For those of us with a passing (or greater) interest in algorithms, last week was particularly interesting: Vinay Deolalikar circulated a paper that attempted to prove P≠NP. This is one of the great unsolved problems in Computer Science, and its solution has some important implications for real-world problems such as keeping your money in your bank account.
I won’t attempt a summary of the proof, and will limit myself to social commentary.
I find it interesting that a topic of central interest to theoretical computer scientists made it into the popular press within a week of its publication. As Richard Lipton pointed out on the ACM Blog,
The Internet has changed the way proofs can be examined, what once would have taken months or longer now can be done in days, if the occasion warrants. From Sunday to Friday there were many hectic exchanges of email, posts by the bloggers, comments from readers—it was an unprecedented time.
From Lipton’s account, it is not clear whether Deolalikar had intended to release the paper publicly last week, but that is what happened. Because the work was obviously a serious attempt at solving the problem, it received considerable attention from complexity theorists; before significant flaws were discovered, it also reached the attention of the media.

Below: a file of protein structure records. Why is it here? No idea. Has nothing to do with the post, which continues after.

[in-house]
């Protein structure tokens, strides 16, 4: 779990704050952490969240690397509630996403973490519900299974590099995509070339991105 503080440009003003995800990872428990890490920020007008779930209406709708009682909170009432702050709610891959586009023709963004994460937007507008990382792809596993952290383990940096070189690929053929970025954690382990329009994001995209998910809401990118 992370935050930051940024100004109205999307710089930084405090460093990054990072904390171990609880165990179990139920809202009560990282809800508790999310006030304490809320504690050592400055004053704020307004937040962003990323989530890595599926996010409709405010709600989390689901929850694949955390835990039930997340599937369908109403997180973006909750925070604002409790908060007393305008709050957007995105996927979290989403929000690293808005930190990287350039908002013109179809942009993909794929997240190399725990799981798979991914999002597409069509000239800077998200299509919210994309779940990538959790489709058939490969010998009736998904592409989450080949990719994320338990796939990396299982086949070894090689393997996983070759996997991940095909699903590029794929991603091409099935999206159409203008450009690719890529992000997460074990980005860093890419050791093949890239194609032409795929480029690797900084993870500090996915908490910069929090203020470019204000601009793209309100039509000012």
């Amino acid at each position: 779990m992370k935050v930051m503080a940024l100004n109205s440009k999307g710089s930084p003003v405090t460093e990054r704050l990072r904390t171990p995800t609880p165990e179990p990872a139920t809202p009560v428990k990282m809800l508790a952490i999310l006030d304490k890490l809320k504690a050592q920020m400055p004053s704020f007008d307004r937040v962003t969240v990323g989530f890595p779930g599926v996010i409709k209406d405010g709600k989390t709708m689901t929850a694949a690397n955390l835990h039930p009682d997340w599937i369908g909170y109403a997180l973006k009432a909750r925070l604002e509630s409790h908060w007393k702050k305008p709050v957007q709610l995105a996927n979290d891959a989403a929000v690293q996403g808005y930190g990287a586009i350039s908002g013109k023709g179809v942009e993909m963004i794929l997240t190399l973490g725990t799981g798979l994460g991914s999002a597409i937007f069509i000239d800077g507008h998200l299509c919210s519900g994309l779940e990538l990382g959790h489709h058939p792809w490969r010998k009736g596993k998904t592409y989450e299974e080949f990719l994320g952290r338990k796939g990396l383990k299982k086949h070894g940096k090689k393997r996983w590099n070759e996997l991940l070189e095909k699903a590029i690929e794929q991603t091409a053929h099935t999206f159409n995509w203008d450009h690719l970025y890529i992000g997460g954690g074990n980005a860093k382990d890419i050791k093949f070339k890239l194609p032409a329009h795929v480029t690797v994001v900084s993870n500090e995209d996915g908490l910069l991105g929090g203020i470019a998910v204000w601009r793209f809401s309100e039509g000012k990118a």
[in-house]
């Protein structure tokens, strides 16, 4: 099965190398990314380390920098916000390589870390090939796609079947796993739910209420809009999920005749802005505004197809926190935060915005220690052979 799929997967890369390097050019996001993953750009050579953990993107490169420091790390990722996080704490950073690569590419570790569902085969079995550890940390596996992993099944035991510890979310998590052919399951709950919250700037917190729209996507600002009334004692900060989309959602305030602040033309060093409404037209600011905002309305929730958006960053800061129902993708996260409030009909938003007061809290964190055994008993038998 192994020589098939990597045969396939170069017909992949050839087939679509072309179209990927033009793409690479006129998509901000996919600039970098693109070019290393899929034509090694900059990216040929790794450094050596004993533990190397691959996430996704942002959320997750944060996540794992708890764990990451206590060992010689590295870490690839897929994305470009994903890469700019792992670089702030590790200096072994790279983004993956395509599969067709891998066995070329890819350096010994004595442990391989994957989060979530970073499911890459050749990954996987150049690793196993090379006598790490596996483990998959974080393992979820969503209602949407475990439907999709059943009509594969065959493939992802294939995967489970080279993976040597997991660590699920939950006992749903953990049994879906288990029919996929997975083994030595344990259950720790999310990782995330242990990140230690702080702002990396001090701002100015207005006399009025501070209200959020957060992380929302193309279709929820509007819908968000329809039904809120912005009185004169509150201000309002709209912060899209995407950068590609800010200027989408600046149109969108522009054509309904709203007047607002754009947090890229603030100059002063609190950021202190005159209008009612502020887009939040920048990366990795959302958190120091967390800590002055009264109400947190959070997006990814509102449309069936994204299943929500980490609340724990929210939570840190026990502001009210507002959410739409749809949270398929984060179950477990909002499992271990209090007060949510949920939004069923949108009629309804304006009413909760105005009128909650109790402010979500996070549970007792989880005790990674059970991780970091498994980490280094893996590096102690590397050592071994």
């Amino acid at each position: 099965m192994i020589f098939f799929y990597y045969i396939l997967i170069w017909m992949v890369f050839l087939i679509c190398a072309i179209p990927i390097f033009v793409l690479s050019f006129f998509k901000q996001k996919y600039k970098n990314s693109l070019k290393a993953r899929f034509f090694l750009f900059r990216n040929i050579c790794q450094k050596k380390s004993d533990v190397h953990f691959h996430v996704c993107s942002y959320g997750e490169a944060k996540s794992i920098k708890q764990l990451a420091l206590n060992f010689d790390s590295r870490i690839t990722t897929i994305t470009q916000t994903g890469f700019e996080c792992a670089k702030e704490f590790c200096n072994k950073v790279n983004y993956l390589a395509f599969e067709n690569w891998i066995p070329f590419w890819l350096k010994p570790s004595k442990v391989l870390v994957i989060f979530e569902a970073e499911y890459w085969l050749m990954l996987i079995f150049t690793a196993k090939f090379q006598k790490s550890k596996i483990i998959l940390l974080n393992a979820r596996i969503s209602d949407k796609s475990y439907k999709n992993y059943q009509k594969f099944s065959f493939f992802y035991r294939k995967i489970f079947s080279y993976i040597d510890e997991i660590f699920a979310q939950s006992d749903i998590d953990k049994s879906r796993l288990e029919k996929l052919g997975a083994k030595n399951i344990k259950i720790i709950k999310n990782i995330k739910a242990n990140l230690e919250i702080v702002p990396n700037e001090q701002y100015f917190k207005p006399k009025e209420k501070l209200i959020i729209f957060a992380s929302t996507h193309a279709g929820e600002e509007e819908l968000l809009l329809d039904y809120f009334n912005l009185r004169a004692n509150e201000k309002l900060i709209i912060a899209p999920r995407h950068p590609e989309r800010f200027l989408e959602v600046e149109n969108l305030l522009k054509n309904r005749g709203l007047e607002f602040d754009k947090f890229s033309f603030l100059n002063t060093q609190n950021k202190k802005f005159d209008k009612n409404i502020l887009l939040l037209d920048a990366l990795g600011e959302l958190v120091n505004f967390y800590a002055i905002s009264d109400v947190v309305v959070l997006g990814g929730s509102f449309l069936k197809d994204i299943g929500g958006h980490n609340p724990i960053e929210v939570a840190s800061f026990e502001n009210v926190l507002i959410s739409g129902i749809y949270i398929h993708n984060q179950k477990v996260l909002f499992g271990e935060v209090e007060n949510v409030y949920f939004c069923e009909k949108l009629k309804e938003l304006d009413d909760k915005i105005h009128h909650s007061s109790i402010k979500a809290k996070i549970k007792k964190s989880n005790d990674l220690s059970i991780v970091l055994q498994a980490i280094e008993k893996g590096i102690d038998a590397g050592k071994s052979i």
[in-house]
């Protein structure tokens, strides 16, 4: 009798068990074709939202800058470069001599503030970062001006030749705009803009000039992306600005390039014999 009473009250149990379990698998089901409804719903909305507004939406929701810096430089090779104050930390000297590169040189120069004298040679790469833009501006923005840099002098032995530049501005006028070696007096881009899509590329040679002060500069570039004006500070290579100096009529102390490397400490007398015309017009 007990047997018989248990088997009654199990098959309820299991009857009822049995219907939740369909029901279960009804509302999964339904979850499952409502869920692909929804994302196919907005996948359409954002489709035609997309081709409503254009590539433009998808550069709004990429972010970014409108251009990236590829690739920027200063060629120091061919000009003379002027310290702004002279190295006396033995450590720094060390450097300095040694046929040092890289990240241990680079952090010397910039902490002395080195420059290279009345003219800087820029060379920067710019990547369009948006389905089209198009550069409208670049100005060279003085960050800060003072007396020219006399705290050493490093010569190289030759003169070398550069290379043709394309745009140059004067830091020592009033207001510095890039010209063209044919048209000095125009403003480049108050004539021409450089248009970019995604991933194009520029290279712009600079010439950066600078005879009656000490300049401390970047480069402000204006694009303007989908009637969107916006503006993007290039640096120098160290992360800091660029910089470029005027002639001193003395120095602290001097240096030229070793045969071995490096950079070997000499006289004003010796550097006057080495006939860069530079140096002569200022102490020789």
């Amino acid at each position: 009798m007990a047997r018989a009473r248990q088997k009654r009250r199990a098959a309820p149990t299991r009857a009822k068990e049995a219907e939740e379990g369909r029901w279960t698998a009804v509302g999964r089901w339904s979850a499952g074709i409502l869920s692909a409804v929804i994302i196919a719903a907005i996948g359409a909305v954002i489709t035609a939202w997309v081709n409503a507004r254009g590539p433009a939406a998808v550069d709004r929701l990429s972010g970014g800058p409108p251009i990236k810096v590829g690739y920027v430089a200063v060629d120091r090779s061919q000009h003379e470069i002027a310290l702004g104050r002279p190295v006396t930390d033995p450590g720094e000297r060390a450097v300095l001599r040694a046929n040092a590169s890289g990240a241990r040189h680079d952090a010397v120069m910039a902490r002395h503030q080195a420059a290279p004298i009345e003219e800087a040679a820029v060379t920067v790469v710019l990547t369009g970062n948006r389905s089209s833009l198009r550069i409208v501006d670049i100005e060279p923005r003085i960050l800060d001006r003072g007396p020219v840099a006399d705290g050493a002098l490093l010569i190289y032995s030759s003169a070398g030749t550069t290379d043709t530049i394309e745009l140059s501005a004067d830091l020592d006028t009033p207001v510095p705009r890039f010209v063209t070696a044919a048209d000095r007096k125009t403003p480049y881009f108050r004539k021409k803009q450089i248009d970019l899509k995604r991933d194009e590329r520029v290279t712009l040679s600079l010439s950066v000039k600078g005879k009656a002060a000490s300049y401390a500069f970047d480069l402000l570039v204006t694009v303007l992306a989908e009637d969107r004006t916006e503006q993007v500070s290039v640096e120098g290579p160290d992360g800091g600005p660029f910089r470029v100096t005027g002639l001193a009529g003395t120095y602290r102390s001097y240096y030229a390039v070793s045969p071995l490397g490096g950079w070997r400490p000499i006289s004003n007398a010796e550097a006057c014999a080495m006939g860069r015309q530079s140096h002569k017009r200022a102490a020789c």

While this paper and the community’s response to it is a singular event, it may still serve as an example of the merits and perils of the publish-then-filter model. On the one hand, Deolalikar appears to have failed in a very public way, whereas if he had submitted the paper to a journal only a handful of people would have read the manuscript. It would have taken them a lot of time (and a lot of secondary reviews) to decide whether the proof was valid. Given the magnitude of the claims, it seems likely that after a few months in the review pool, the flaws would have been found.
On the other had, the public failure was a good thing for Deolalikar, for the complexity theory community, and for computer science as well. Deolalikar received much better and more thorough feedback on his approach much more quickly through this means than he might have otherwise, and there is no shame in this kind of failure. Even to have tried is a great accomplishment.
The complexity theory community benefited because the attempt introduced new techniques for conducting such proofs, and this result may lead to many other discoveries and inventions. Had it remained locked in the confidential peer-review process, this methodology would have taken considerably less influential.
Finally, computer science and applied mathematics disciplines benefit from the public airing of grand challenges because these debates may stir interest in these problems in kids looking for academic (and practical) challenges, something necessary for the long-term health of the discipline.